This point is further exemplified by the fact that No. 1 Lynn’s Fall Team Scoring Average of 71.42 was better than the following Top 25 Division I programs:

  • No. 8 Texas A&M

  • No. 10 Texas

  • No. 13 North Carolina

  • No. 20 Oregon

  • No. 22 Clemson

  • No. 23 UNLV

  • No. 25 GT

And No. 2 West Florida’s Fall Team Scoring Average, (71.18), even better than Lynn’s, was better than the following Top 25 Division I programs:

  • No. 8 Texas A&M

  • No. 9 Oklahoma

  • No. 10 Texas

  • No. 11 Georgia

  • No. 13 North Carolina

  • No. 18 San Diego State

  • No. 19 Texas Tech

  • No. 21 Duke

  • No. 22 Clemson

  • No. 23 UNLV

  • No. 25 Georgia Tech

In fact if you compare the Fall Team Scoring Averages of the Top 25 Division I men’s teams to the Top 25 Division II teams, you would be surprised at the findings, because in big-time college football and basketball, the drop-off can be significant between Division I and II — but not in college men’s golf:

  • 71.18 D1

  • 72.68 D2

If you compare just the Top 10 Teams:

  • 71.05 D1

  • 72.29 D2

Individually, 11 Division II men’s golfers are ranked in the Golfstat Cup Top 100, which measures all college player’s scoring average versus par — no matter division level — including 3 in the Top 25

  • 3-69.78 (Florida Southern)

  • 15-69.80 (University of Colorado-Colorado Springs)

  • 25-71 (West Florida)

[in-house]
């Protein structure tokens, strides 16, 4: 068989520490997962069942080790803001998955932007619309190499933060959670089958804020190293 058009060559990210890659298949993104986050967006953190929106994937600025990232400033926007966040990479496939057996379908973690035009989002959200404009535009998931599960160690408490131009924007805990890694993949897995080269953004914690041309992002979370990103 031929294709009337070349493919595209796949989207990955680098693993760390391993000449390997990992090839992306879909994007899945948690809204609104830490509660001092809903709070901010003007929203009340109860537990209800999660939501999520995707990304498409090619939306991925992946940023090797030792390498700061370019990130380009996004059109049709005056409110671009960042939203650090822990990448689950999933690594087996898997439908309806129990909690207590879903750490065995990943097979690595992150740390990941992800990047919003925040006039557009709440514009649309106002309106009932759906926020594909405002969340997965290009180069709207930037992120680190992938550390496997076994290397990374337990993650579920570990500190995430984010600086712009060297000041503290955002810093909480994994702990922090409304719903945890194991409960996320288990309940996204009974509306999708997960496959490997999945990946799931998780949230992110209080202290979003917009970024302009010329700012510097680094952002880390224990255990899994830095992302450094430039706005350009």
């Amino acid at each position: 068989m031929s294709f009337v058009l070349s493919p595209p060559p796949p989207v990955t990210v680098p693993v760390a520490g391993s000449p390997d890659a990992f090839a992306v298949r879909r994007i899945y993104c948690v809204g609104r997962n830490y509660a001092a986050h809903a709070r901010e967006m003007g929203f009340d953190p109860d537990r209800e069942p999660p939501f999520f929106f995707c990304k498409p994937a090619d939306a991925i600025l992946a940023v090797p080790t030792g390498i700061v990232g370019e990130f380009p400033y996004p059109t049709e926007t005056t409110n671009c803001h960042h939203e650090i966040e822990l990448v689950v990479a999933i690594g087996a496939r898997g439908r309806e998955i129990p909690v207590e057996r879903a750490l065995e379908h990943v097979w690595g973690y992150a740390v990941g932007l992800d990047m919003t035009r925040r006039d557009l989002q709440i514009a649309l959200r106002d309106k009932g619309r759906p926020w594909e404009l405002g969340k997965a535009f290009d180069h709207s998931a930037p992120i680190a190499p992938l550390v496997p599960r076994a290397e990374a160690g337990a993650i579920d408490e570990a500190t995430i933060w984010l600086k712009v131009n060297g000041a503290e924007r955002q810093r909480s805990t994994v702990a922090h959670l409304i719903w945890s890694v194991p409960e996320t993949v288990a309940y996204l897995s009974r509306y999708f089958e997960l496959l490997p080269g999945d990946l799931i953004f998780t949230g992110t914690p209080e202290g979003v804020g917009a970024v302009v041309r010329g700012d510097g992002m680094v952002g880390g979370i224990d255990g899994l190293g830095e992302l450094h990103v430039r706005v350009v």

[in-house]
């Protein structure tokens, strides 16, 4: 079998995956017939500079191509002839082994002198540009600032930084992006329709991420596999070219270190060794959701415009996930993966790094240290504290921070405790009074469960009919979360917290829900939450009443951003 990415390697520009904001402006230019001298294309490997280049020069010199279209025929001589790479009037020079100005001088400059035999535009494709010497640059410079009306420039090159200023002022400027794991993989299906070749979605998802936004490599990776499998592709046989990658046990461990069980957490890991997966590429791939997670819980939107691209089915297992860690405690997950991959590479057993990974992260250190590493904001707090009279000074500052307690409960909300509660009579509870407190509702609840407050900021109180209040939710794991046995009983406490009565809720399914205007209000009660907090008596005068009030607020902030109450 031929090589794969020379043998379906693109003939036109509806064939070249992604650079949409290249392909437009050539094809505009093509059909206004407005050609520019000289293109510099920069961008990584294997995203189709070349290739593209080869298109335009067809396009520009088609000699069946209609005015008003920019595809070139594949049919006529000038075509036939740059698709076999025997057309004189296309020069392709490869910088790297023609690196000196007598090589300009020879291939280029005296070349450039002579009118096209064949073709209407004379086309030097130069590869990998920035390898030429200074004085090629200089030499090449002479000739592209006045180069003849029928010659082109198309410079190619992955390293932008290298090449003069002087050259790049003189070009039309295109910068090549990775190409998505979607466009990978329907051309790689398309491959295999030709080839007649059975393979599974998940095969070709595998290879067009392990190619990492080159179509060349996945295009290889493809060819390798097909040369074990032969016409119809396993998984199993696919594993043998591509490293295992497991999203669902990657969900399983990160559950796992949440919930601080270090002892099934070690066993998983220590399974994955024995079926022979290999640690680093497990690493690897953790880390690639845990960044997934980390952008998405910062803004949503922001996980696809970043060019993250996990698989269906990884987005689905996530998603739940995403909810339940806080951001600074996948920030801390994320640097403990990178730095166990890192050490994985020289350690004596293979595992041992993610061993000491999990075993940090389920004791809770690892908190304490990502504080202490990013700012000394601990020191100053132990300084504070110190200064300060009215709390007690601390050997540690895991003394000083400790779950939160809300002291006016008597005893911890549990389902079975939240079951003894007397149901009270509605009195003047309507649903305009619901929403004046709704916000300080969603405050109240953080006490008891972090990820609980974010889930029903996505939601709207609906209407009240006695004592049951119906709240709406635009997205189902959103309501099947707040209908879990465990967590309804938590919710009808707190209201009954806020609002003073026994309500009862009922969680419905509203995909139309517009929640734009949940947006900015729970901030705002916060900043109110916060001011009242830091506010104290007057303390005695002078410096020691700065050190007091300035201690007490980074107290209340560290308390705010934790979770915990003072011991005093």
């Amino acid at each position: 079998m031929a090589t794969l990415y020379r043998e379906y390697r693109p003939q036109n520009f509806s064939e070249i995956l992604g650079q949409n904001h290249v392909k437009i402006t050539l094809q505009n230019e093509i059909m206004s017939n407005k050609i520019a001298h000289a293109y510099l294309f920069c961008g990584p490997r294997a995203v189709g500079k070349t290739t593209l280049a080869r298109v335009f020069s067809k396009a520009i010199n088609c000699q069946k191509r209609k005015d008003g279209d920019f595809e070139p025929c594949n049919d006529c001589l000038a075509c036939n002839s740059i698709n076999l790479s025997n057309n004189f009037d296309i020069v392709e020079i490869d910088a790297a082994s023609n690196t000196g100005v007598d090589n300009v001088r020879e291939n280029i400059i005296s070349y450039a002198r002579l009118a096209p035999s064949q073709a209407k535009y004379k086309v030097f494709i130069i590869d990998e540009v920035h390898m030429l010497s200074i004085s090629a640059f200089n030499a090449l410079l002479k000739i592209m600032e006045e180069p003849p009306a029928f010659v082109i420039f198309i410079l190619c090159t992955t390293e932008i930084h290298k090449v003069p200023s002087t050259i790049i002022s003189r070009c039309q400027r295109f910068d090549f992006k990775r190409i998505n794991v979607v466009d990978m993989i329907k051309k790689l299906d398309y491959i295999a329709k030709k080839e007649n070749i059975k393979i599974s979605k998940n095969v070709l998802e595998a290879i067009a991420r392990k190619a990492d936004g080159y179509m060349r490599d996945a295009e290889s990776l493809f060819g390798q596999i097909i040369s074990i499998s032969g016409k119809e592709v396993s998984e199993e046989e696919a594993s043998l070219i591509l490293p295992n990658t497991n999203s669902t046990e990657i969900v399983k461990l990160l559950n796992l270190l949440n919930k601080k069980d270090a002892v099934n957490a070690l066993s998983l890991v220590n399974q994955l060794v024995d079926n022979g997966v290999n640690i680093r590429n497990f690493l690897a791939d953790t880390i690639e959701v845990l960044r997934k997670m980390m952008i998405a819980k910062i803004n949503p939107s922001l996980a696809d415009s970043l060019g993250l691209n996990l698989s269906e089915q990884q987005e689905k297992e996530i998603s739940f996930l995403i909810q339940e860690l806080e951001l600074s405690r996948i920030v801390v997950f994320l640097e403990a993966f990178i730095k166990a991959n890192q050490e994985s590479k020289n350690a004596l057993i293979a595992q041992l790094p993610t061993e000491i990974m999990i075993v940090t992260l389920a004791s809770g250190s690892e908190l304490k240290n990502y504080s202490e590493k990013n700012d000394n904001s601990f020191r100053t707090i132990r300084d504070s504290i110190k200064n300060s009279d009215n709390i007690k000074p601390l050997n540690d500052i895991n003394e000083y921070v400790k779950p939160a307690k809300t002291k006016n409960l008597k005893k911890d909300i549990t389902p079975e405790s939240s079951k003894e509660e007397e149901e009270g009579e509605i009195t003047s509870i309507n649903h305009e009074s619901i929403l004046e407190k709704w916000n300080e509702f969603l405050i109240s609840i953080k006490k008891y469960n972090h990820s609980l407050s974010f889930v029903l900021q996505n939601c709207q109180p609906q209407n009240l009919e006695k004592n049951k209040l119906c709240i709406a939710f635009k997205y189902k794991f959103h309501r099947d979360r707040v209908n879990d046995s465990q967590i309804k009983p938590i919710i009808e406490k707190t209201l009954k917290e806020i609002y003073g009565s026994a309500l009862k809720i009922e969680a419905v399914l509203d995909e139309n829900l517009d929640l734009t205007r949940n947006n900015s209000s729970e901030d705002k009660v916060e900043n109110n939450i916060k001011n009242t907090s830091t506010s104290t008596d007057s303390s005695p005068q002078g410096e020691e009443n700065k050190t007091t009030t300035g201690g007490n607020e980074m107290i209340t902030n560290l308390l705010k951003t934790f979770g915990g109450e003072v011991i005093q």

Other Notable Division II Early Signings among the Top 26-80 (80 teams make Regionals):

  • Average JGS Class Ranking: 677, with a 2062 (No. 71 Tusculum-Tennessee/Wisconsin)

  • Lowest Rankings: No. 40 Grand Valley St.-Michigan: 168 (MI); 182 (MI)

  • 3 Top 182

  • 5 Top 339

  • 9 Top 500

  • 15 Top 600: 60%

  • In-State: 50%

  • In-State or Regional: 72%

  • 5 International: 16%


If you average out the 2017 JGS Class Ranking for the Top 80 Division II Early Signings, you get: 593.5.

So just as I proved in Blog 1 that to be seriously considered for Division I men’s golf, you need to be at least Top 600 in your JGS Class Ranking, I have also proven that if you want to have a great chance to play top-level Division II golf — meaning having a chance to play in regionals as a team — you should also be around Top 600 as well, in addition to sticking to schools in your state or at least your region.

It is also important to simply put division level aside and simply ask yourself if a school has everything you want and need:

  • Athletically

  • Academically

  • Socially

  • Financially

I hope you found this information informative. In my next Blog entry, I will make the case for Division III and NAIA men’s golf.

In the mean time, if you have any questions, please feel free to contact me.

Kind Regards,

Brendan Ryan, CEO

Golf Placement Services